Plaintiff reports that he appealed the default judgment to the Kentucky Court of Appeals and the appeal is pending. He states, “This is a denial of access to the courts action . . . where the defendants were deliberately indifferent to my right by failing to allow service of process by the Christian Circuit Court - thereby causing a one and a half million dollar judgment to be imposed against me . . . .”

         As relief, Plaintiff seeks compensatory and punitive damages; injunctive relief in the form of “no retaliatory actions/properly retrain”; and requests to “have DOC clarify matter w/ Ky Court of Appeals.”


         When a prisoner initiates a civil action seeking redress from a governmental entity, officer, or employee, the trial court must review the complaint and dismiss the complaint, or any portion of it, if the court determines that the complaint is frivolous or malicious, fails to state a claim upon which relief may be granted, or seeks monetary relief from a defendant who is immune from such relief. See § 1915A(b)(1), (2); McGore v. Wrigglesworth, 114 F.3d 601, 604 (6th Cir. 1997), overruled on other grounds by Jones v. Bock, 549 U.S. 199 (2007).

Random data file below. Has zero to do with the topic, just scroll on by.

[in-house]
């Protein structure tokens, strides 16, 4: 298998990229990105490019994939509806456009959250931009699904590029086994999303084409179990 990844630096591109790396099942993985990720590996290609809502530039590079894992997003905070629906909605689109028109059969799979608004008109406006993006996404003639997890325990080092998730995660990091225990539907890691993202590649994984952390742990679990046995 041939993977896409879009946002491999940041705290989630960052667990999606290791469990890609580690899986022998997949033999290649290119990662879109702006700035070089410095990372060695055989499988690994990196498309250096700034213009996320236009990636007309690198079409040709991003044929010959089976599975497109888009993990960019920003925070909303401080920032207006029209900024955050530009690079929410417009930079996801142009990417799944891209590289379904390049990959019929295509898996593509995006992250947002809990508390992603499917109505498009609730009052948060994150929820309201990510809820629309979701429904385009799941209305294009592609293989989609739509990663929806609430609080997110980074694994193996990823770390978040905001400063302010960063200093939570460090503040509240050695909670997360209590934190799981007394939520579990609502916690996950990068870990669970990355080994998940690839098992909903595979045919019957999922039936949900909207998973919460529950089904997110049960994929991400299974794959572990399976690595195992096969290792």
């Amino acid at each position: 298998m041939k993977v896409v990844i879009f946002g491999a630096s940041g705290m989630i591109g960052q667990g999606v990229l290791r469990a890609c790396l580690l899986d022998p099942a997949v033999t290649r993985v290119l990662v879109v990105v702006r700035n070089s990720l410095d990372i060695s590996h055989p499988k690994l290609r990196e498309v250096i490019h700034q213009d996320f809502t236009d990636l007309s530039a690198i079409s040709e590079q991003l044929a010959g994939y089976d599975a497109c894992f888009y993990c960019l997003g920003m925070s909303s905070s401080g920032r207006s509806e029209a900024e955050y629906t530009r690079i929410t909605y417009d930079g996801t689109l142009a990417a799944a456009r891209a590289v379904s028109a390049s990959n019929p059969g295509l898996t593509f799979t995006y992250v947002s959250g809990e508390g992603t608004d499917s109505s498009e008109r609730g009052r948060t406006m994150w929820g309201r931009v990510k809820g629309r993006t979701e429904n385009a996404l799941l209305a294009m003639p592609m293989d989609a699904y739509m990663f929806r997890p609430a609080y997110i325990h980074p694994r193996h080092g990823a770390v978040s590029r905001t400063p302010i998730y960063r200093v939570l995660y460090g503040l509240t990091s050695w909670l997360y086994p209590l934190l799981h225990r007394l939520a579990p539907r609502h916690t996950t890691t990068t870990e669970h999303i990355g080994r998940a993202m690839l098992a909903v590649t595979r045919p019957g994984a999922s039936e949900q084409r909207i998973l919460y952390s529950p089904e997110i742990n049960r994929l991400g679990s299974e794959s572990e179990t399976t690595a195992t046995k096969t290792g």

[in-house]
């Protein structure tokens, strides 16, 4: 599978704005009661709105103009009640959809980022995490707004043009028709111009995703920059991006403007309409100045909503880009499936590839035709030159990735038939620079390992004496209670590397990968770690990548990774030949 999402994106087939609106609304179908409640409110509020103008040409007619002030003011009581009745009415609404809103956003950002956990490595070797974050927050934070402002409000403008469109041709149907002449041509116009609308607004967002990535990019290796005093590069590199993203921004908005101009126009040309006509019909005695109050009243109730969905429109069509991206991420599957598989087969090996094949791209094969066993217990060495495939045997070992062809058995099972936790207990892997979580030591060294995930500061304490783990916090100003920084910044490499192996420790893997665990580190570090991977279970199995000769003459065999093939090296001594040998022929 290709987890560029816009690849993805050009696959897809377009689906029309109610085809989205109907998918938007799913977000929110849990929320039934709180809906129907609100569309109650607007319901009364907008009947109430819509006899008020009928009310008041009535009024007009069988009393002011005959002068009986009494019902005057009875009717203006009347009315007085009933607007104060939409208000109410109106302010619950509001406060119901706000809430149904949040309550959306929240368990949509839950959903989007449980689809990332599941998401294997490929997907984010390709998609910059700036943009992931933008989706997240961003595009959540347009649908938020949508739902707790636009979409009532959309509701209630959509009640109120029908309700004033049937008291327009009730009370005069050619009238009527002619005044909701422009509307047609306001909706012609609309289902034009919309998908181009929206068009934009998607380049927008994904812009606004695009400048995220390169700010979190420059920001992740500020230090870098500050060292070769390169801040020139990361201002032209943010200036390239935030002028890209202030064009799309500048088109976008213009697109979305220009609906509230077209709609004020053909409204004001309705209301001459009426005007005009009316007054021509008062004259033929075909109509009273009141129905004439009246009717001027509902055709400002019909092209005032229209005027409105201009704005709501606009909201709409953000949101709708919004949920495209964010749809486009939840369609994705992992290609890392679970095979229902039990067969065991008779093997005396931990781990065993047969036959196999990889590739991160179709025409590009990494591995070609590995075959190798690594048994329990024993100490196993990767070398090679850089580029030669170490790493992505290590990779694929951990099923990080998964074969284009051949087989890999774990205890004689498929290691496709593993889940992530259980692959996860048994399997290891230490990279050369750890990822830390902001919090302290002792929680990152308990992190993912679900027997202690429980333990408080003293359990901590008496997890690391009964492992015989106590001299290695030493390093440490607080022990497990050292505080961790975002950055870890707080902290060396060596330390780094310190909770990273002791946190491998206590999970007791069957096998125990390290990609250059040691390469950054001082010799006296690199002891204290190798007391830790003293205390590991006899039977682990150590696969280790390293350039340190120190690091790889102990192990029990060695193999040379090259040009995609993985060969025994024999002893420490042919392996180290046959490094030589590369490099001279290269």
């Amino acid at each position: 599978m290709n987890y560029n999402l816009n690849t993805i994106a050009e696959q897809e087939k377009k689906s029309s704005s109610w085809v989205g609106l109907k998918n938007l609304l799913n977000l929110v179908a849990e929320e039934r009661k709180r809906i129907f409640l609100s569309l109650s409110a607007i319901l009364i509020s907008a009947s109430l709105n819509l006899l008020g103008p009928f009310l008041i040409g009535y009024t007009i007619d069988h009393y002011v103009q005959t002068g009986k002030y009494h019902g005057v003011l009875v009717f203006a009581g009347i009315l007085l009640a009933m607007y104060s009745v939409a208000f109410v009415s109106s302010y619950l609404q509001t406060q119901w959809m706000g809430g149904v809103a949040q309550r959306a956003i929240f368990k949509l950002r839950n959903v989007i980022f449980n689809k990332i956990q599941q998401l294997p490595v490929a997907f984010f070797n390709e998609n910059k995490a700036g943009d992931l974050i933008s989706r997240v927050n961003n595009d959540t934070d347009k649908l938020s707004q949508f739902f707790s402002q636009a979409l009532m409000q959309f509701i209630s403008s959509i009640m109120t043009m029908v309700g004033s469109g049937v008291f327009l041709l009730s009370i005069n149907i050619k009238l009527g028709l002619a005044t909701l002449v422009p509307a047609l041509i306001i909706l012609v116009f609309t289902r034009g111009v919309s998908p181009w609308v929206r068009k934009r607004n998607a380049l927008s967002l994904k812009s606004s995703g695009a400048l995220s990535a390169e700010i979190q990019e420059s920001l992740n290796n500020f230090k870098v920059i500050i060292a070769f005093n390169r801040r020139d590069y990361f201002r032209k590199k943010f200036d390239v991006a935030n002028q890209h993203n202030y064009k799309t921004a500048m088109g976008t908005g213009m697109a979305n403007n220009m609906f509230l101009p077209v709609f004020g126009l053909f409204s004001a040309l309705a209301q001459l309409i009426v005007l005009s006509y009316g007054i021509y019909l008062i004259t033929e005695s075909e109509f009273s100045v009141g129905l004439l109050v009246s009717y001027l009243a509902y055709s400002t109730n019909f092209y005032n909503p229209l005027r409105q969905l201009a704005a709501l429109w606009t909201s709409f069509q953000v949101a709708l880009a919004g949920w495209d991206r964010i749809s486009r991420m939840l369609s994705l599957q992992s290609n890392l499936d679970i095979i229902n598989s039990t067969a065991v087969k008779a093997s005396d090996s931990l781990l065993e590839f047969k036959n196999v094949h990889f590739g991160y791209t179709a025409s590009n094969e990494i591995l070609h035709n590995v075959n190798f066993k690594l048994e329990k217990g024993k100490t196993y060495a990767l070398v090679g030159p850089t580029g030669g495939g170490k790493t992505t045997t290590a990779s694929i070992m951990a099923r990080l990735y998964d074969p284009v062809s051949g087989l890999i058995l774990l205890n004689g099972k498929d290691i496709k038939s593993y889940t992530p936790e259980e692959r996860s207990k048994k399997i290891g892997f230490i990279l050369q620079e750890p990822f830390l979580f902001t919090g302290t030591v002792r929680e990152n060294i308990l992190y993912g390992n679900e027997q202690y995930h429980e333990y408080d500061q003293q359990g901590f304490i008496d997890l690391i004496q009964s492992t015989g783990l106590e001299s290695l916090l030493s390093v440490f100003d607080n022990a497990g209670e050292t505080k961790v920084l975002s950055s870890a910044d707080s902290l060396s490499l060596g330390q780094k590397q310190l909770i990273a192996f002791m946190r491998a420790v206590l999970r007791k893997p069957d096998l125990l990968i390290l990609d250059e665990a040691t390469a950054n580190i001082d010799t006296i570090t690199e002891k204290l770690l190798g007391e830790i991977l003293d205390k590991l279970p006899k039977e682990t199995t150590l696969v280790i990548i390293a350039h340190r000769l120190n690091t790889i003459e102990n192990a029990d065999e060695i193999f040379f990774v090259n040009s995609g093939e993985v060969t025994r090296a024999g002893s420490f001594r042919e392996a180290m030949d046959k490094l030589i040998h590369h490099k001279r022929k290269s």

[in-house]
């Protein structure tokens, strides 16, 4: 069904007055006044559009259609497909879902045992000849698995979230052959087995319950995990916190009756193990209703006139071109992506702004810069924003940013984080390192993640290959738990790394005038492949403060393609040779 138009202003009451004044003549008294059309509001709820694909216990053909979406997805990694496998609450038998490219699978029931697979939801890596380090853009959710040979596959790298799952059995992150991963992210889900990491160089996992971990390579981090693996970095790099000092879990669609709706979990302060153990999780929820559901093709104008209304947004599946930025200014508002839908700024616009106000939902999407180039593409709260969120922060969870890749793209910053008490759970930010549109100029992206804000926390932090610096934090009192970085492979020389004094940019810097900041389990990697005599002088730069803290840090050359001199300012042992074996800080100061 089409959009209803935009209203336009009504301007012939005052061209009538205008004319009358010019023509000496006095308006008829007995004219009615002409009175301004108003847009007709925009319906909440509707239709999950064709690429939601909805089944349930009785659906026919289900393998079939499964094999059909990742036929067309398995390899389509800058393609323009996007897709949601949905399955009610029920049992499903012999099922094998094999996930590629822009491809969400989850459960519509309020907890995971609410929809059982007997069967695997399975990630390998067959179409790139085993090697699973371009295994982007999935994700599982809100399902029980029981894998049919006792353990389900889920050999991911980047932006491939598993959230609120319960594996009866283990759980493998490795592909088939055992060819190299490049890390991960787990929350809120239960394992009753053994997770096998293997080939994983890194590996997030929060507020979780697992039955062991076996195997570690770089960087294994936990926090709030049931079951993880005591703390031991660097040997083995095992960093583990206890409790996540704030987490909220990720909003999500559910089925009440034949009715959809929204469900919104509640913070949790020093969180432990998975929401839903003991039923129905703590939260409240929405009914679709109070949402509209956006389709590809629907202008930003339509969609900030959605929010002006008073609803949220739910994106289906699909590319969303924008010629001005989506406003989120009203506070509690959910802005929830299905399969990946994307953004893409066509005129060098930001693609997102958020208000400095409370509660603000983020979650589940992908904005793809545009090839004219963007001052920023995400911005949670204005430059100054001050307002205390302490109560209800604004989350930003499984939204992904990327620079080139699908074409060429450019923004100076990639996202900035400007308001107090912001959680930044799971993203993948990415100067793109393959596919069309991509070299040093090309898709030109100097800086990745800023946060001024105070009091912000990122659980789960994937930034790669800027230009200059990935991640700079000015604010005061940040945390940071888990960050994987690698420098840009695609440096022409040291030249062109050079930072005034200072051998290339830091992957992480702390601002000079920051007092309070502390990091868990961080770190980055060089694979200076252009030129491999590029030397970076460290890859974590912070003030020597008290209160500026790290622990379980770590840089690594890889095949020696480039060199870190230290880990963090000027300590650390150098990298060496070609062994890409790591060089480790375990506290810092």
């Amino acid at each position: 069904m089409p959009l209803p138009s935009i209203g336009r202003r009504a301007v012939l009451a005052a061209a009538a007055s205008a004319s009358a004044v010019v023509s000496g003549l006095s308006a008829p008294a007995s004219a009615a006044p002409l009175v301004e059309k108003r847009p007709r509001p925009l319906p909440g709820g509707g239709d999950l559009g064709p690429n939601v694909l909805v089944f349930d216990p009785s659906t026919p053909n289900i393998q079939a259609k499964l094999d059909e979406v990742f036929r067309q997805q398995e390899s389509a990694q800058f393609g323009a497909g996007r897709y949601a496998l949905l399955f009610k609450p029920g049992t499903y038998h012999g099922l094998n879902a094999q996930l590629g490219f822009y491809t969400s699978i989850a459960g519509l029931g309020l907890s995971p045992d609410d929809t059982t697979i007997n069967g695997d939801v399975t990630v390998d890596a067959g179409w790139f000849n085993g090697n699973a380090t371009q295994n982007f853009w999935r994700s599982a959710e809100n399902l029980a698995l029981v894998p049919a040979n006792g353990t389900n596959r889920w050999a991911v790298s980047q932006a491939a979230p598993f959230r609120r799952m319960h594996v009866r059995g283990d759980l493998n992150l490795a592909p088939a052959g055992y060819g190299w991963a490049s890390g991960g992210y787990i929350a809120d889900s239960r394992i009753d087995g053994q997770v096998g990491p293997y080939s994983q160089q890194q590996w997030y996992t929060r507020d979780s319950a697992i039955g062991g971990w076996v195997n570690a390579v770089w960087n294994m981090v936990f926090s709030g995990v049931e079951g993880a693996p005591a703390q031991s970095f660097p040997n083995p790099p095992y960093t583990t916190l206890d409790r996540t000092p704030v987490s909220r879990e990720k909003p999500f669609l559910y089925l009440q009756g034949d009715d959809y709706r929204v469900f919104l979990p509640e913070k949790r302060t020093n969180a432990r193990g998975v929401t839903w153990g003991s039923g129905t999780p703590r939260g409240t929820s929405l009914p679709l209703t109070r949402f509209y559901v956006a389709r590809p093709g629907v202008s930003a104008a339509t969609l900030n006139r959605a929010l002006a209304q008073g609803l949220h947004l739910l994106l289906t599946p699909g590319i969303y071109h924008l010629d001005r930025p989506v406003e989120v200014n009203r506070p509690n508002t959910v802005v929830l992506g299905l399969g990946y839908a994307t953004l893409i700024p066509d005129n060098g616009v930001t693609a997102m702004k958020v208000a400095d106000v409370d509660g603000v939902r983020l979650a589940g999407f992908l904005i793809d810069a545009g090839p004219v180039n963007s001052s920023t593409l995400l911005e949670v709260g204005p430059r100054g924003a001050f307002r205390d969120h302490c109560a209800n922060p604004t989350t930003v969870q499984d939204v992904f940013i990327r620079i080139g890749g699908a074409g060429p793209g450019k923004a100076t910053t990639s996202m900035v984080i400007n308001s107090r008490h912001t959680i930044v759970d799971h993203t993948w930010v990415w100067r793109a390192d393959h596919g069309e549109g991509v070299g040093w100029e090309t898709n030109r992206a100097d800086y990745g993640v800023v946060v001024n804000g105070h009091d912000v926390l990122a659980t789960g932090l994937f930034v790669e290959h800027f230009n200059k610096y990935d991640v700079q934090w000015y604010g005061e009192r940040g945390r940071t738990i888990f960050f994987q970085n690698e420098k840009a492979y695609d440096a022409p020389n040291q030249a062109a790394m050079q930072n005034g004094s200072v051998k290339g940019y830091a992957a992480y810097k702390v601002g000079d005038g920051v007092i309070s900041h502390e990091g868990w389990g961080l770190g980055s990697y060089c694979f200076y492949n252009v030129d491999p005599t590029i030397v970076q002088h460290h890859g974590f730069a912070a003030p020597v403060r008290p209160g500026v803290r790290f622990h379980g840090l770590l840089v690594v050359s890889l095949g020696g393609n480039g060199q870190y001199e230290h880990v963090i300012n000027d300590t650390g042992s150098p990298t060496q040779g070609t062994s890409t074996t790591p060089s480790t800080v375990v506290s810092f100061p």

In order to survive dismissal for failure to state a claim, “a complaint must contain sufficient factual matter, accepted as true, to ‘state a claim to relief that is plausible on its face.'” Ashcroft v. Iqbal, 556 U.S. 662, 678 (2009) (quoting Bell Atl. Corp. v. Twombly, 550 U.S. 544, 570 (2007)). “A claim has facial plausibility when the plaintiff pleads factual content that allows the court to draw the reasonable inference that the defendant is liable for the misconduct alleged.” Id. (citing Twombly, 550 U.S. at 556). “[A] district court must (1) view the complaint in the light most favorable to the plaintiff and (2) take all well-pleaded factual allegations as true.” Tackett v. M & G Polymers, USA, LLC, 561 F.3d 478, 488 (6th Cir. 2009) (citing Gunasekera v. Irwin, 551 F.3d 461, 466 (6th Cir. 2009) (citations omitted)). “But the district court need not accept a ‘bare assertion of legal conclusions.'” Tackett, 561 F.3d at 488 (quoting Columbia Natural Res., Inc. v. Tatum, 58 F.3d 1101, 1109 (6th Cir. 1995)). “A pleading that offers ‘labels and conclusions' or ‘a formulaic recitation of the elements of a cause of action will not do.' Nor does a complaint suffice if it tenders ‘naked assertion[s]' devoid of ‘further factual enhancement.'” Iqbal, 556 U.S. at 678 (quoting Twombly, 550 U.S. at 555, 557).